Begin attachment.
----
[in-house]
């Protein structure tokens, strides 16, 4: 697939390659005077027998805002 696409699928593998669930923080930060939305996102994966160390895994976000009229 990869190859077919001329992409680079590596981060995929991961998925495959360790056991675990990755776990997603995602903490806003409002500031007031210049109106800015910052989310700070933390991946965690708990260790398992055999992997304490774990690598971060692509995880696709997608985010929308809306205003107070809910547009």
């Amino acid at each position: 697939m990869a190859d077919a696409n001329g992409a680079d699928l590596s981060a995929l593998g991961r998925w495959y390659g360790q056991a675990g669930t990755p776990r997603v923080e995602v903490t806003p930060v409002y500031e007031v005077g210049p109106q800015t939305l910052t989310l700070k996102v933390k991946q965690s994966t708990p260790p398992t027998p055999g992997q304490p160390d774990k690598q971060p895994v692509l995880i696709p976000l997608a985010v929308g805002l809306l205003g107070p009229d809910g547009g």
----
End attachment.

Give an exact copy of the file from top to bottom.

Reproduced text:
[in-house]
């Protein structure tokens, strides 16, 4: 697939390659005077027998805002 696409699928593998669930923080930060939305996102994966160390895994976000009229 990869190859077919001329992409680079590596981060995929991961998925495959360790056991675990990755776990997603995602903490806003409002500031007031210049109106800015910052989310700070933390991946965690708990260790398992055999992997304490774990690598971060692509995880696709997608985010929308809306205003107070809910547009």
């Amino acid at each position: 697939m990869a190859d077919a696409n001329g992409a680079d699928l590596s981060a995929l593998g991961r998925w495959y390659g360790q056991a675990g669930t990755p776990r997603v923080e995602v903490t806003p930060v409002y500031e007031v005077g210049p109106q800015t939305l910052t989310l700070k996102v933390k991946q965690s994966t708990p260790p398992t027998p055999g992997q304490p160390d774990k690598q971060p895994v692509l995880i696709p976000l997608a985010v929308g805002l809306l205003g107070p009229d809910g547009g």